“I Woke Up” and “Come Here Woman”, both from Starsailor, are so radically altered from the album versions that they’re practically different songs. (Buckley was heavily into Miles Davis, and Starsailor is much closer to jazz than it is to folk-rock. The band here features Buckley plus electric guitar, bass, drums and trumpet.) “I Woke Up” is languid and beautiful, with Buckley showing off the lower end of his vocal range. “Come Here Woman”, however, is something of a freak-out. Buckley picks out an unusually funky figure on his acoustic twelve-string, which the trumpet follows in an ever-changing melody. The real highlights of this performance come whenever Buckley attacks his guitar and unleashes wordless screams, and everything reaches a boiling point until Buckley cuts it off by returning to the original guitar line. It’s not the sort of thing you’d expect from a “rock” performer and, in some ways, the visual element helps make this difficult music more accessible.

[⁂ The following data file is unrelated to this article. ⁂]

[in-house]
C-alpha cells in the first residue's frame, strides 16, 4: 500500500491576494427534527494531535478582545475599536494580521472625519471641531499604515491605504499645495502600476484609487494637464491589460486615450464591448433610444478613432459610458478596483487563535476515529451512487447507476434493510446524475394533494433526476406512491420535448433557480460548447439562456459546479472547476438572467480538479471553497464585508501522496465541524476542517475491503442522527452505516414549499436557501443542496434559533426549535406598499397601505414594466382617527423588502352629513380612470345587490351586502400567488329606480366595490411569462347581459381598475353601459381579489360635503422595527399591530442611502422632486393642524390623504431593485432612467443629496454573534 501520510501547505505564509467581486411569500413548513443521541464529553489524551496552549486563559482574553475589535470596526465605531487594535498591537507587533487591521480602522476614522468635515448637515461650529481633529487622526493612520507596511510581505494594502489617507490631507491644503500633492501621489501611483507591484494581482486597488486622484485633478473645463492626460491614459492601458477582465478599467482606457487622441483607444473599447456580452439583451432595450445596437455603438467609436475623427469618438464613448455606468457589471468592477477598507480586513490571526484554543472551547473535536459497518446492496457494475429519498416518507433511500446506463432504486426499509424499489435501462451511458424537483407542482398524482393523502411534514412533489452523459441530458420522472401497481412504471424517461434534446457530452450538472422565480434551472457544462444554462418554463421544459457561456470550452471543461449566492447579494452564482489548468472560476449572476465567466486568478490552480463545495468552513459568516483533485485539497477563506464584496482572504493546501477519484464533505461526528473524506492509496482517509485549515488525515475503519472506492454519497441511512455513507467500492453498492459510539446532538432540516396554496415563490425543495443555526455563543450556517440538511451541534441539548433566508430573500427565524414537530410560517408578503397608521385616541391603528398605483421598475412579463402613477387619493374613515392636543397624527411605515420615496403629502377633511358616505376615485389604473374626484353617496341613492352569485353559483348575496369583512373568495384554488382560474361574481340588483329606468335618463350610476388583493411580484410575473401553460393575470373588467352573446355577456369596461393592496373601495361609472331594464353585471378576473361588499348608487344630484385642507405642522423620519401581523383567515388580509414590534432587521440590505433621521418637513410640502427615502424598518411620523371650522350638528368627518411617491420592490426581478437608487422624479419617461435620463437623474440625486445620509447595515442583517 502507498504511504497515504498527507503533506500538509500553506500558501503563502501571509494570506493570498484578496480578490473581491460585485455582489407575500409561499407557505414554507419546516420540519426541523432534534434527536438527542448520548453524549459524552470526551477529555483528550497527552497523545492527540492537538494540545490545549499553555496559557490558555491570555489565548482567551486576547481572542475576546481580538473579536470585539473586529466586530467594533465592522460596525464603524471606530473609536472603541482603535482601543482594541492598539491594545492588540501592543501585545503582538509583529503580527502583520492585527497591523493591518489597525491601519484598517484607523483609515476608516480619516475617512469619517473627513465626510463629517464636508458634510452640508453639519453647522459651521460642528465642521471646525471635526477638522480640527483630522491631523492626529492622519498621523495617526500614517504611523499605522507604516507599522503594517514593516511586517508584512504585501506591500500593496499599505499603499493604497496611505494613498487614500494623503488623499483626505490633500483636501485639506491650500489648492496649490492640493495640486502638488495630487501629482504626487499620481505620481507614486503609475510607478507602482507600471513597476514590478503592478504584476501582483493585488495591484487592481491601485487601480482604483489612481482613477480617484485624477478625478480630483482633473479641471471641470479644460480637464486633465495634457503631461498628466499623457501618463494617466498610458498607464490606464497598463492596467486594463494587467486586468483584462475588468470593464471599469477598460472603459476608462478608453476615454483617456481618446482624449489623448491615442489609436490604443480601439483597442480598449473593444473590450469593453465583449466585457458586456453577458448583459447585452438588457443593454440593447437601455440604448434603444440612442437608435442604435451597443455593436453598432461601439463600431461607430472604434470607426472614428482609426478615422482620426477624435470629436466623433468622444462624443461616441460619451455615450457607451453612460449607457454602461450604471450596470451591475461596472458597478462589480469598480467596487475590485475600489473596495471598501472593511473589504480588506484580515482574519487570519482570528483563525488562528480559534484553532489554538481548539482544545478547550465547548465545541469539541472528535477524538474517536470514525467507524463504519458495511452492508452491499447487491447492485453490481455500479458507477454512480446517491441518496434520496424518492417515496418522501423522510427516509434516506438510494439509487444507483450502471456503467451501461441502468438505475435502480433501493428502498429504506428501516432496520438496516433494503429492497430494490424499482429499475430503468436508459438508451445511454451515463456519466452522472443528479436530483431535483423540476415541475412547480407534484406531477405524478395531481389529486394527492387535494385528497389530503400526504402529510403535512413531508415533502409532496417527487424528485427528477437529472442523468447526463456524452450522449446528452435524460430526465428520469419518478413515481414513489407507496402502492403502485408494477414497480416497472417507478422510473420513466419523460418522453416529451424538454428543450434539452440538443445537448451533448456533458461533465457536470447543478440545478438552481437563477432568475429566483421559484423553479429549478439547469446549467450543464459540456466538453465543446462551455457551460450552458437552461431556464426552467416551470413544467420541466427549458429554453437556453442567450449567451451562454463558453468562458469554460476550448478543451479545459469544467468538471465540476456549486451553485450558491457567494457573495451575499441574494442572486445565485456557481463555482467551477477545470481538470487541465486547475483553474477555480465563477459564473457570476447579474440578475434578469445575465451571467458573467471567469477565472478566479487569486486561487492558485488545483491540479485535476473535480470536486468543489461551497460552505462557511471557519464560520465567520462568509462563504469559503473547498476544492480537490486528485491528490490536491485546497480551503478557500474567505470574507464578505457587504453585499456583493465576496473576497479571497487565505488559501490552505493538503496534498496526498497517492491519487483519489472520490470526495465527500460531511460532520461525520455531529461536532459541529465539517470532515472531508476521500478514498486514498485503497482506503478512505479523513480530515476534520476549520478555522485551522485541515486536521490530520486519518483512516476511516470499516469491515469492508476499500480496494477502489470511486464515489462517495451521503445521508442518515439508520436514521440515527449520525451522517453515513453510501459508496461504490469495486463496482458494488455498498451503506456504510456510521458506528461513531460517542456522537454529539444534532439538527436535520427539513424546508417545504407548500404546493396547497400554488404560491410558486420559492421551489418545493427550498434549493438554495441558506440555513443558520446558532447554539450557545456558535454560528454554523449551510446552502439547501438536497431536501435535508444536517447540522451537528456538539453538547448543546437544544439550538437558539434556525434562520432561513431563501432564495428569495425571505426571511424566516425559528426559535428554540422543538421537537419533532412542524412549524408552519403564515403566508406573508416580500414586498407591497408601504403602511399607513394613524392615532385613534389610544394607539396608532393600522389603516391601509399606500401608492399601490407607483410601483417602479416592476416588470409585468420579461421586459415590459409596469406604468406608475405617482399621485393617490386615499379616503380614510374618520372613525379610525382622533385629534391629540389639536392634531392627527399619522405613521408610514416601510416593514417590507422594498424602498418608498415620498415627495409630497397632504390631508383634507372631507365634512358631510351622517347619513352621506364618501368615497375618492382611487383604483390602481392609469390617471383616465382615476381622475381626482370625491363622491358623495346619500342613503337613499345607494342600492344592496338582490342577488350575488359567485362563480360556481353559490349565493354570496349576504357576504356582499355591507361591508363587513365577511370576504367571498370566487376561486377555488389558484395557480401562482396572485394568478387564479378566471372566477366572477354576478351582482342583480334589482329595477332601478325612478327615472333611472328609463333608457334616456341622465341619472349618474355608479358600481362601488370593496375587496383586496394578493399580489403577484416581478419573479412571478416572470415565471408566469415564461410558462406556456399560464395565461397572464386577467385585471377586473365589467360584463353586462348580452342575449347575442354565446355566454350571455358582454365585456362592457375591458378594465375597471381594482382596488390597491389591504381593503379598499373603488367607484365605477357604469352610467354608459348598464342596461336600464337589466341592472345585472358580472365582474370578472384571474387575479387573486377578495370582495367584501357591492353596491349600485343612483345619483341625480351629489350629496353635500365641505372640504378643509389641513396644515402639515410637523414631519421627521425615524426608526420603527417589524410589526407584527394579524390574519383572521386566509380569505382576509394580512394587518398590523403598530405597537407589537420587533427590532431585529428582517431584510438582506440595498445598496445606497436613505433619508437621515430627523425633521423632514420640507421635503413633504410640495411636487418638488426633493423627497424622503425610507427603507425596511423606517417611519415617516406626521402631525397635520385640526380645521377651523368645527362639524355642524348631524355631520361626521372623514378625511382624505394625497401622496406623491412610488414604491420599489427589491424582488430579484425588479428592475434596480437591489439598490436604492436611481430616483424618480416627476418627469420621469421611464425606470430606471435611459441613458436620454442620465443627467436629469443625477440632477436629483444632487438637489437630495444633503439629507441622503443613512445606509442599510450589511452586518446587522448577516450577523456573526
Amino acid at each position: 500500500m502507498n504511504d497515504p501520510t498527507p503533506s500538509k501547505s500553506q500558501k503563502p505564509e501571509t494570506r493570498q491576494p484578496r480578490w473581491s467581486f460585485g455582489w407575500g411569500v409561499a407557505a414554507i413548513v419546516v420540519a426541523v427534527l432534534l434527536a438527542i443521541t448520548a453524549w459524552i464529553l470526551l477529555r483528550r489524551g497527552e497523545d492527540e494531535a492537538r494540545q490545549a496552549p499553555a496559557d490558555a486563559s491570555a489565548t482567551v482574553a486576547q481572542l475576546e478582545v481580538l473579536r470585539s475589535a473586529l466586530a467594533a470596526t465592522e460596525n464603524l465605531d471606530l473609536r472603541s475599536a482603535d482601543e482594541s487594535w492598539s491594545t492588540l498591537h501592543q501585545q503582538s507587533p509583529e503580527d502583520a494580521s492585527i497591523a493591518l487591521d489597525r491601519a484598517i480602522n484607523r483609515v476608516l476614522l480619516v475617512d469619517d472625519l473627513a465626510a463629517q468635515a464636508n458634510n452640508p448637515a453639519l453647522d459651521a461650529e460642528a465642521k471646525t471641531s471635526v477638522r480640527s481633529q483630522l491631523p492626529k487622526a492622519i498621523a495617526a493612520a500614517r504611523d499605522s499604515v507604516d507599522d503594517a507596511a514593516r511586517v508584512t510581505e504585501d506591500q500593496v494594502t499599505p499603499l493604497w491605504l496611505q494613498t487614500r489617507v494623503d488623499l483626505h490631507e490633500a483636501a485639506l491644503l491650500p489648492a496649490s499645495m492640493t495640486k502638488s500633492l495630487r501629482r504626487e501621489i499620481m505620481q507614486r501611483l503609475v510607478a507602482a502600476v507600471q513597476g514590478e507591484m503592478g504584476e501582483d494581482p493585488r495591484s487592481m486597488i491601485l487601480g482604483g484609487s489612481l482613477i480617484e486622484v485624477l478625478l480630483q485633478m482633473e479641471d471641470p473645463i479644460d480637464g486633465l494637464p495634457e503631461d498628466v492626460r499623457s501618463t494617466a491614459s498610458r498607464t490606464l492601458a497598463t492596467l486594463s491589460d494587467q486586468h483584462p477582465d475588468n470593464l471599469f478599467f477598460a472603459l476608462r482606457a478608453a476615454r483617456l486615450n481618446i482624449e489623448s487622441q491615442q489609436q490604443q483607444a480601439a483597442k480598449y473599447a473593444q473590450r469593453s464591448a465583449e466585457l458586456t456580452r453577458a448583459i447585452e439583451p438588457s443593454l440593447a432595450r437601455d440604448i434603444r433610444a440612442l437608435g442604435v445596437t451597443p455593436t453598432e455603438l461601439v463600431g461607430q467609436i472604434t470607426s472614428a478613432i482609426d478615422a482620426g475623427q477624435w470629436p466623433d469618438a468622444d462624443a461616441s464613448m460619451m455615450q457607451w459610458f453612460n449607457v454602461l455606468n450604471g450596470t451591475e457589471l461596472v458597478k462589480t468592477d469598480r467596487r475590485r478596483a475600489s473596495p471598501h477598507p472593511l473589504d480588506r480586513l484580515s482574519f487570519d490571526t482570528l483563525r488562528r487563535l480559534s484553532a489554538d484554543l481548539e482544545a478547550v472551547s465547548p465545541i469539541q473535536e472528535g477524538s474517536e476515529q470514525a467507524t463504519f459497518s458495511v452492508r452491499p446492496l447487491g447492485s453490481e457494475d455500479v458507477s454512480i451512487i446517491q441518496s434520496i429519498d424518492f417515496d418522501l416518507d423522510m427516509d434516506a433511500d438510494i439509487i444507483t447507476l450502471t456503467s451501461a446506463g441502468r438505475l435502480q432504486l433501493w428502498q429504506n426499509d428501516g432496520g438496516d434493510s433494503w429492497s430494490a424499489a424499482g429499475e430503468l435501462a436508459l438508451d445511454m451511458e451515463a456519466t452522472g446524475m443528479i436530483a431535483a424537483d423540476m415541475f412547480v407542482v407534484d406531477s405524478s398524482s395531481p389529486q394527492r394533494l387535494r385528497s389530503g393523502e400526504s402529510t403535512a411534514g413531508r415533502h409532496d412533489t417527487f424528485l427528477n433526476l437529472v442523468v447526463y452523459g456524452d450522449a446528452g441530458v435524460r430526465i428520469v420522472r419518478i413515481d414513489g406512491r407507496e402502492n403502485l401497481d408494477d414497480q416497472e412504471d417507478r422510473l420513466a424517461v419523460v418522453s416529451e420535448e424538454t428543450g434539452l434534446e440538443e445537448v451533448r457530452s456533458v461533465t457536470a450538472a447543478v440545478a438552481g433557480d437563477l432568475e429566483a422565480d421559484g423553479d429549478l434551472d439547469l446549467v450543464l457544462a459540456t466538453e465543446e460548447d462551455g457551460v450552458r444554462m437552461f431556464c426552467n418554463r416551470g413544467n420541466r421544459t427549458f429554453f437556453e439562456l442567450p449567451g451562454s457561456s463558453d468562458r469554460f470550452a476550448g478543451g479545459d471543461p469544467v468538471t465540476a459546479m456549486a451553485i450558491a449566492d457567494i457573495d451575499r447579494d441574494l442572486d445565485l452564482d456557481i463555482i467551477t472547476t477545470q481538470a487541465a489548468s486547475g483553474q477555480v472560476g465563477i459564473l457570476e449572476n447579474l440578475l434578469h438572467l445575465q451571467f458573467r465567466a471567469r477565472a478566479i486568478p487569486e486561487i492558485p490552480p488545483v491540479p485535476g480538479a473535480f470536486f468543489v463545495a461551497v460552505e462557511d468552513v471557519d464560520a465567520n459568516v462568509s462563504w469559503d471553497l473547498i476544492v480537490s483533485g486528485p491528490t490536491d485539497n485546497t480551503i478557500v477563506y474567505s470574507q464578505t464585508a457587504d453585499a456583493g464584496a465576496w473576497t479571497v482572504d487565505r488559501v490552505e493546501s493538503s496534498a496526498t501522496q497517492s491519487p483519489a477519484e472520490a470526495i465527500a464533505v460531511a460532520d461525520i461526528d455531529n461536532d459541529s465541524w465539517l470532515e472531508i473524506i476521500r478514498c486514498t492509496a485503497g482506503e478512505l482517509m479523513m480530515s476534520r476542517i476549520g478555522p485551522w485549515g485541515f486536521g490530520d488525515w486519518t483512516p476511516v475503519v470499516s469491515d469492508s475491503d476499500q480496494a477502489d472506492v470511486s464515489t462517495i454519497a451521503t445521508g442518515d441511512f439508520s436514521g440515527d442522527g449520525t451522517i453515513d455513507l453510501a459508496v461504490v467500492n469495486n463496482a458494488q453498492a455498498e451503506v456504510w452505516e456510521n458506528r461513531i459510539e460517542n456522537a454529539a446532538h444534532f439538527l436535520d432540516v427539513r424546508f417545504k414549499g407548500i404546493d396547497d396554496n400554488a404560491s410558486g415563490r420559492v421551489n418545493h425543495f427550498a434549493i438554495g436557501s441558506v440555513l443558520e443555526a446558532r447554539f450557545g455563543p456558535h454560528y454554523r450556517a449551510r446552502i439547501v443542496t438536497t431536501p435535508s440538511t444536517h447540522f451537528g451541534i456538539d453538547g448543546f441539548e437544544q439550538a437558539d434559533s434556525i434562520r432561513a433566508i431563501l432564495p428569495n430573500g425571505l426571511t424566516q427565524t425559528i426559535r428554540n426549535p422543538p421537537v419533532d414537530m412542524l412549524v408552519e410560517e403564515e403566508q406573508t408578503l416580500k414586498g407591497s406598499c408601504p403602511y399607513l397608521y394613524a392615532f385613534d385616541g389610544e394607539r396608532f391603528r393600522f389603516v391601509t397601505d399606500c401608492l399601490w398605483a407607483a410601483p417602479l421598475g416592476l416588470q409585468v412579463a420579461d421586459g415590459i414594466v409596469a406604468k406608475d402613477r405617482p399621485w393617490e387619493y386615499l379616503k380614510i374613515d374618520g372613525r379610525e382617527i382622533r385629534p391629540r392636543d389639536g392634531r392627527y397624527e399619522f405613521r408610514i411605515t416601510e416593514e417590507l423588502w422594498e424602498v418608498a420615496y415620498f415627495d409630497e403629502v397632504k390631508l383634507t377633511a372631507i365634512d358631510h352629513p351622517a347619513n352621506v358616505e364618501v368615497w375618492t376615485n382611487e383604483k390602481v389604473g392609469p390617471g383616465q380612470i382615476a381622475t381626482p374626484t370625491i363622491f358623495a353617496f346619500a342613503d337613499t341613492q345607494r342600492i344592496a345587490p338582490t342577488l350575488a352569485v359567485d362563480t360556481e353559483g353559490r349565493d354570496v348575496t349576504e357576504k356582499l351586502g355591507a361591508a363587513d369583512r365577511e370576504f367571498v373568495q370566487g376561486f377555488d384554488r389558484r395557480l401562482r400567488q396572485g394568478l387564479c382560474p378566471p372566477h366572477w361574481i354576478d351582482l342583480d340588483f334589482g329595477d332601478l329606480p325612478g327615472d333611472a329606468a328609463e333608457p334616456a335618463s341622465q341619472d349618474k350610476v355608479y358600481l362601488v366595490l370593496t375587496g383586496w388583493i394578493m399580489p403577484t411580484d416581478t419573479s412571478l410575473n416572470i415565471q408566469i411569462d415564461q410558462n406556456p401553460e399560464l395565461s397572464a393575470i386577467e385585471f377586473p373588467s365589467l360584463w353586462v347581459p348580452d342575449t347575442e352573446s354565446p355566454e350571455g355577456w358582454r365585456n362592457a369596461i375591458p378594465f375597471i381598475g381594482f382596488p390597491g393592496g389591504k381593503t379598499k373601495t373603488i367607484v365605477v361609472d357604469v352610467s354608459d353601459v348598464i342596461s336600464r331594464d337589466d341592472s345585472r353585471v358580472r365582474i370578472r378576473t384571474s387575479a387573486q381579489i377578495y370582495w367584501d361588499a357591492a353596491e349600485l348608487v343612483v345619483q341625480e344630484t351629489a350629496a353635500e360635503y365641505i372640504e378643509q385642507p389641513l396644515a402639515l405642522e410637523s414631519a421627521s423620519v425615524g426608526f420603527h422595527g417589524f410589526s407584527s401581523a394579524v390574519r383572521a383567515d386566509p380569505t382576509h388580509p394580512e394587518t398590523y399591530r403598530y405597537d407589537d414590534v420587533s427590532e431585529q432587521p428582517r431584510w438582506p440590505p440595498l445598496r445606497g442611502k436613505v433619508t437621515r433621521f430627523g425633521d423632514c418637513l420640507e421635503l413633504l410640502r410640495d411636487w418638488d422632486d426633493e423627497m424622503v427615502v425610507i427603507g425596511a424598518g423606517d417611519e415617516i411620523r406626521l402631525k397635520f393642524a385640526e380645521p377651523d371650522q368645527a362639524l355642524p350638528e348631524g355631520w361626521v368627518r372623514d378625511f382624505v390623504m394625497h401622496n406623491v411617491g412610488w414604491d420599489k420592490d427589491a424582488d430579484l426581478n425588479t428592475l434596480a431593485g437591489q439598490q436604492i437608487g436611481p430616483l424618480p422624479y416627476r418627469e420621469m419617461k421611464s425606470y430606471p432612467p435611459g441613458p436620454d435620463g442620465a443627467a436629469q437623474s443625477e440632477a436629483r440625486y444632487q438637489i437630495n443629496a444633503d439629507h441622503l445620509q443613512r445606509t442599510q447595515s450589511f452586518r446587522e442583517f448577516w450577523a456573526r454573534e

The other ‘70 clips come from a different source, but it’s the same band, albeit working in a somewhat calmer fashion. “Blue Melody” finds guitarist Lee Underwood in especially fine form, and although the song is more conventional - it hails from Blue Afternoon, which is likely his most consistently strong set of songs - the performance is excellent. “Venice Beach (Music Boats by the Bay)” is a wonderful discovery, as it never appeared on any album. It, too, mines a quieter but still slightly jazzy vibe. Although these songs aren’t as fiery as the Starsailor cuts, they do amply demonstrate the range of this particular group of collaborators.